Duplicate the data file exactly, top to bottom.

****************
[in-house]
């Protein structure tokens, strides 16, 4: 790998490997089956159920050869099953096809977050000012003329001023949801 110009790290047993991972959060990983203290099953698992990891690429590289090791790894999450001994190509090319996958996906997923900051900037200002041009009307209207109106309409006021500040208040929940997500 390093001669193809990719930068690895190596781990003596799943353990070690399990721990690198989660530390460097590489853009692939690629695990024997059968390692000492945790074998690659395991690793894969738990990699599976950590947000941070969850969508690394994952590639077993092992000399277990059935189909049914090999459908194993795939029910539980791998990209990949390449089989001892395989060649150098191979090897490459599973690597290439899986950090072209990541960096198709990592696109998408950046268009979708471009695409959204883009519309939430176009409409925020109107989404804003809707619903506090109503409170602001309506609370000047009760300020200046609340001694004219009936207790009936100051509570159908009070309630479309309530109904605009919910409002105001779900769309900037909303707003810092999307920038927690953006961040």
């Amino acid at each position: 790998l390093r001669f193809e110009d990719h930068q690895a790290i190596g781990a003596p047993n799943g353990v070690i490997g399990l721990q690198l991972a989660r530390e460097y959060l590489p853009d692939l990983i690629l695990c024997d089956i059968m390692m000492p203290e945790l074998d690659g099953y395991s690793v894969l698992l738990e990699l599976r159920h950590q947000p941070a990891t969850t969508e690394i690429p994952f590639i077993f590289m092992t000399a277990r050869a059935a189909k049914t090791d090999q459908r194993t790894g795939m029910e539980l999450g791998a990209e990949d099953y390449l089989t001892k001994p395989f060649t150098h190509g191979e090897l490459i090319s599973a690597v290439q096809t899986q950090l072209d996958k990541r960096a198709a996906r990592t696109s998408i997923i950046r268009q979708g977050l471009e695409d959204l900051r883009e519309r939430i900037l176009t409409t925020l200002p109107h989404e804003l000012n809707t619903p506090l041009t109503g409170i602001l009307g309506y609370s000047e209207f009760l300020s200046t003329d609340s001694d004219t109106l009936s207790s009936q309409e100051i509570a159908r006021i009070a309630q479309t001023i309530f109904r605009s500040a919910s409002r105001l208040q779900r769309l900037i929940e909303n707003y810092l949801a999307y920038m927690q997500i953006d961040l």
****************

[in-house]
């Protein structure tokens, strides 16, 4: 790998490997089956159920050869099953096809977050000012003329001023949801 110009790290047993991972959060990983203290099953698992990891690429590289090791790894999450001994190509090319996958996906997923900051900037200002041009009307209207109106309409006021500040208040929940997500 390093001669193809990719930068690895190596781990003596799943353990070690399990721990690198989660530390460097590489853009692939690629695990024997059968390692000492945790074998690659395991690793894969738990990699599976950590947000941070969850969508690394994952590639077993092992000399277990059935189909049914090999459908194993795939029910539980791998990209990949390449089989001892395989060649150098191979090897490459599973690597290439899986950090072209990541960096198709990592696109998408950046268009979708471009695409959204883009519309939430176009409409925020109107989404804003809707619903506090109503409170602001309506609370000047009760300020200046609340001694004219009936207790009936100051509570159908009070309630479309309530109904605009919910409002105001779900769309900037909303707003810092999307920038927690953006961040």
């Amino acid at each position: 790998l390093r001669f193809e110009d990719h930068q690895a790290i190596g781990a003596p047993n799943g353990v070690i490997g399990l721990q690198l991972a989660r530390e460097y959060l590489p853009d692939l990983i690629l695990c024997d089956i059968m390692m000492p203290e945790l074998d690659g099953y395991s690793v894969l698992l738990e990699l599976r159920h950590q947000p941070a990891t969850t969508e690394i690429p994952f590639i077993f590289m092992t000399a277990r050869a059935a189909k049914t090791d090999q459908r194993t790894g795939m029910e539980l999450g791998a990209e990949d099953y390449l089989t001892k001994p395989f060649t150098h190509g191979e090897l490459i090319s599973a690597v290439q096809t899986q950090l072209d996958k990541r960096a198709a996906r990592t696109s998408i997923i950046r268009q979708g977050l471009e695409d959204l900051r883009e519309r939430i900037l176009t409409t925020l200002p109107h989404e804003l000012n809707t619903p506090l041009t109503g409170i602001l009307g309506y609370s000047e209207f009760l300020s200046t003329d609340s001694d004219t109106l009936s207790s009936q309409e100051i509570a159908r006021i009070a309630q479309t001023i309530f109904r605009s500040a919910s409002r105001l208040q779900r769309l900037i929940e909303n707003y810092l949801a999307y920038m927690q997500i953006d961040l």